The Rockets, who owned the eighth pick of the draft, told Roy how much they liked him, but ultimately put together a different deal involving University of Connecticut forward Rudy Gay. It was a figurative elbow this time, but not a lasting blow. Houston next shipped Gay and veteran forward Stromile Swift to the Memphis Grizzlies for centerpiece forward Shane Battier. Foye, the seventh choice taken between Roy and Gay by the Boston Celtics, was acquired by the Trail Blazers in yet another prearranged deal, with the idea all along of moving him for Roy’s playing rights. How all of this fell into place without added complication and consternation was simply Portland’s good fortune.
The Trail Blazers knew all about draft-day disasters. In 1984, a month before Roy was born, Portland spent the second overall pick on University of Kentucky center Sam Bowie, who not only wasn’t a franchise savior, but whose presence effectively blinded the Blazers from zeroing in on a much bigger prize that was available: in choosing Bowie, the Blazers passed on a promising University of North Carolina guard named Michael Jordan (he went third to Chicago), whose ultimate contributions to the game of basketball need no explanation. Portland’s acquisition of Brandon Roy helped offset that colossal draft blunder a little.
“As soon as [number] five went, there was a huge collective sigh in the building,” Pritchard said of learning that Shelden Williams was Atlanta’s top selection. “There were definitely a lot of high-fives as soon as we knew we had Brandon.”
While overjoyed to stay in the Northwest, Roy later admitted to having mixed feelings about his final destination because the Trail Blazers had acquired Aldridge ahead of him. He wasn’t jealous or anything. Yet rather than go to an NBA team as its No. 1 selection, as he had fully expected, Roy briefly felt like a supplementary pick, almost as if he were a second-round selection. His ego took a momentary beating before he warmed to the idea of coming to Portland in an impressive package deal.
“I talked to my agent and he said, ‘You can’t feel that way. You have to make them think you’re No.1,’ ” he recalled.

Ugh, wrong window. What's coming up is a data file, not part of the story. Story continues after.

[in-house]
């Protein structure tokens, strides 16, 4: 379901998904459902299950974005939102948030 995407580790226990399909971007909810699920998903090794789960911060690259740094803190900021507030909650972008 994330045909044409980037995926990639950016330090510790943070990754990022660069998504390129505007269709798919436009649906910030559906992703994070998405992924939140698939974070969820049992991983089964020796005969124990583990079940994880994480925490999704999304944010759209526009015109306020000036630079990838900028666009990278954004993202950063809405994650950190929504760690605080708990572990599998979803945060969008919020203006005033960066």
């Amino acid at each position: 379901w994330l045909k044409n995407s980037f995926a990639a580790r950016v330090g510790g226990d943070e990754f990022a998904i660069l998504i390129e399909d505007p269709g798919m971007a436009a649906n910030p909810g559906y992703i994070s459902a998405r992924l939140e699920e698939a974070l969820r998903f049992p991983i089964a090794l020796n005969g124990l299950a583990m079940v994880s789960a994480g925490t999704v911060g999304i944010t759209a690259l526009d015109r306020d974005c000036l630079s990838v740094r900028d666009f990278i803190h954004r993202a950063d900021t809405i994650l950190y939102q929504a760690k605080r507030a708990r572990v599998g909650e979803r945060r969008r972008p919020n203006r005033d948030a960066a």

Quickly gathering himself and redoing the Fox Sports interview, Roy talked about his ready-made Portland connections, of how McMillan would push him to become a better player, of how he and Blazers swingman Martell Webster were Seattle natives who knew each other well and were always meant to play together. He rightfully was more excited about playing in Portland and having the chance to stay in the Northwest, than moving to Minnesota, which was so far removed from his family.
Sitting in a TV interview chair, Roy was asked by Sports Illustrated reporter Luke Winn how he had learned about the trade. “The Seattle P-I broke the story,” Roy wisecracked with a smile, nodding to me standing nearby.
Roy was drafted and traded in just thirty-seven minutes. It was a wonder he could concentrate at all and do these rapid-fire interviews. At least he wasn’t Randy Foye. The Big East guard was the property of three NBA teams in far less time. Foye walked away with the most impressive draft-night hat collection among his peers.
As Roy maneuvered his way through this back bunker of TV cameras, he ran squarely into Gay, the Connecticut forward with whom he had briefly scuffled in his final college game three months earlier. The players hugged each other. They shared a few pre-draft workouts together, so this wasn’t a first-time greeting since their double technical foul. By now, all was forgotten from that overheated moment in the NCAA Tournament. “I got traded,” Roy told him. As he continued down the busy hallway, the former Washington player allowed himself a moment to reflect about Gay and their controversial postseason play and the ramifications. “We probably would have been in the Final Four if that hadn’t happened,” Roy said in a wistful manner. “We’re friends now. Once you meet the guy, you like him.”
Leaving the makeshift TV community behind, Roy went around a corner and plopped down in a dark interview area set aside for the print journalists covering the draft. Before taking the first question, an NBA official seated next to Roy barked at him to put on his team hat, which apparently was standard marketing protocol for this moment. “I got traded,” the player said once more, this time with a shrug.
Once this media exchange was started, Roy was asked about the marketing advantages of a Northwest player joining the Portland franchise. His inquisitor apparently was unaware of the intense and often hostile college rivalry between the bordering states that made this situation a little more complicated than it might have appeared on the surface. Roy briefed him with a short yet poignant response that offered a Northwest olive branch.
“I played a lot of games in Oregon, and hopefully they won’t boo me too bad, and they’ll grow to like me,” he said.